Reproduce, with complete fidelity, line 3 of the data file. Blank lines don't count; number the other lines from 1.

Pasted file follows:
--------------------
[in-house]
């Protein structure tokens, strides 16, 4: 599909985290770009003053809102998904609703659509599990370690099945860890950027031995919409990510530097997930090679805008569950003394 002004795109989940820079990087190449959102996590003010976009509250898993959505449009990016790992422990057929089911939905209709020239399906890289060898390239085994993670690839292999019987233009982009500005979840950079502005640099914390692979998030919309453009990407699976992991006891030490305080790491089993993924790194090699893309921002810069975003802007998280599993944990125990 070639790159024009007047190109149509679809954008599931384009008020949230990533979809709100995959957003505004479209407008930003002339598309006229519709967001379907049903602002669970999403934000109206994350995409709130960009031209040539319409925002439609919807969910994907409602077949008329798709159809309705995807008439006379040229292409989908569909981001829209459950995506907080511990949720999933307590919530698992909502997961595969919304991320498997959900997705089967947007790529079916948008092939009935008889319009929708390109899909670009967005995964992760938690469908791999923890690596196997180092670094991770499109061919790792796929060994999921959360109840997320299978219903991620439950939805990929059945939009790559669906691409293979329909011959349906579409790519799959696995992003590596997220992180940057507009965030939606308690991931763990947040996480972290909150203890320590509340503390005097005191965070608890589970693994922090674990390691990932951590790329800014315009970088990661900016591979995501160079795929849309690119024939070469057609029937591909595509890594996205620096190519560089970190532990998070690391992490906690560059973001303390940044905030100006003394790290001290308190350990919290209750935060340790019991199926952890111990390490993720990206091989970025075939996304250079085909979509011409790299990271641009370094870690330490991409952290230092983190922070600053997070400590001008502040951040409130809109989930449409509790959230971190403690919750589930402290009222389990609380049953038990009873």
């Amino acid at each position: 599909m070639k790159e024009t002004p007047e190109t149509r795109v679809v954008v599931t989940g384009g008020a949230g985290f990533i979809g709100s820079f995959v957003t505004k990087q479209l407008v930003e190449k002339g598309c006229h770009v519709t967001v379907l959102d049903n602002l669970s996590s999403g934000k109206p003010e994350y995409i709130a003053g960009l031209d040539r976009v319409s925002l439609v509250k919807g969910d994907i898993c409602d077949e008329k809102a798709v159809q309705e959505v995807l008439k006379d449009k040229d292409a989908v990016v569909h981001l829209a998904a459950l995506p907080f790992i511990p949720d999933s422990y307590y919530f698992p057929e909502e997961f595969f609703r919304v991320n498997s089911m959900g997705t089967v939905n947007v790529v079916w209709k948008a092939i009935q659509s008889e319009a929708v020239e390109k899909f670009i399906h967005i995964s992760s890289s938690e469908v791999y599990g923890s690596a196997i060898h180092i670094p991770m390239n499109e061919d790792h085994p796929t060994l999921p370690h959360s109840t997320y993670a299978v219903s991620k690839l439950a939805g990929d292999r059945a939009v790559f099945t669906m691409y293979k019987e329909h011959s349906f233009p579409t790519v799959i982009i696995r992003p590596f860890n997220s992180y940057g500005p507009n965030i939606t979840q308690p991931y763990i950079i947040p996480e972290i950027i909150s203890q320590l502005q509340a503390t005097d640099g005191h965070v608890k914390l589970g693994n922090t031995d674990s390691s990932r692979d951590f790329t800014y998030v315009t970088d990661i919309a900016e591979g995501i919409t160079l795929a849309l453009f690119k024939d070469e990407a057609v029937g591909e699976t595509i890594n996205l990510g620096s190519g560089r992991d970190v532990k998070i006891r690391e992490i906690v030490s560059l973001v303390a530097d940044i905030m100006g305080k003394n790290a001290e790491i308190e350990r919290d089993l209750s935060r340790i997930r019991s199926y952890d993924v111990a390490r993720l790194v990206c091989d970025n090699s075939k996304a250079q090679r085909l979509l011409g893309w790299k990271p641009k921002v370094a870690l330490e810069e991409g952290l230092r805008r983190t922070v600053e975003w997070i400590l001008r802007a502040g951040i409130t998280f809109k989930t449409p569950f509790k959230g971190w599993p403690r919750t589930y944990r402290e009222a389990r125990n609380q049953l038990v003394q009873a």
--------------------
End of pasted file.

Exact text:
């Amino acid at each position: 599909m070639k790159e024009t002004p007047e190109t149509r795109v679809v954008v599931t989940g384009g008020a949230g985290f990533i979809g709100s820079f995959v957003t505004k990087q479209l407008v930003e190449k002339g598309c006229h770009v519709t967001v379907l959102d049903n602002l669970s996590s999403g934000k109206p003010e994350y995409i709130a003053g960009l031209d040539r976009v319409s925002l439609v509250k919807g969910d994907i898993c409602d077949e008329k809102a798709v159809q309705e959505v995807l008439k006379d449009k040229d292409a989908v990016v569909h981001l829209a998904a459950l995506p907080f790992i511990p949720d999933s422990y307590y919530f698992p057929e909502e997961f595969f609703r919304v991320n498997s089911m959900g997705t089967v939905n947007v790529v079916w209709k948008a092939i009935q659509s008889e319009a929708v020239e390109k899909f670009i399906h967005i995964s992760s890289s938690e469908v791999y599990g923890s690596a196997i060898h180092i670094p991770m390239n499109e061919d790792h085994p796929t060994l999921p370690h959360s109840t997320y993670a299978v219903s991620k690839l439950a939805g990929d292999r059945a939009v790559f099945t669906m691409y293979k019987e329909h011959s349906f233009p579409t790519v799959i982009i696995r992003p590596f860890n997220s992180y940057g500005p507009n965030i939606t979840q308690p991931y763990i950079i947040p996480e972290i950027i909150s203890q320590l502005q509340a503390t005097d640099g005191h965070v608890k914390l589970g693994n922090t031995d674990s390691s990932r692979d951590f790329t800014y998030v315009t970088d990661i919309a900016e591979g995501i919409t160079l795929a849309l453009f690119k024939d070469e990407a057609v029937g591909e699976t595509i890594n996205l990510g620096s190519g560089r992991d970190v532990k998070i006891r690391e992490i906690v030490s560059l973001v303390a530097d940044i905030m100006g305080k003394n790290a001290e790491i308190e350990r919290d089993l209750s935060r340790i997930r019991s199926y952890d993924v111990a390490r993720l790194v990206c091989d970025n090699s075939k996304a250079q090679r085909l979509l011409g893309w790299k990271p641009k921002v370094a870690l330490e810069e991409g952290l230092r805008r983190t922070v600053e975003w997070i400590l001008r802007a502040g951040i409130t998280f809109k989930t449409p569950f509790k959230g971190w599993p403690r919750t589930y944990r402290e009222a389990r125990n609380q049953l038990v003394q009873a």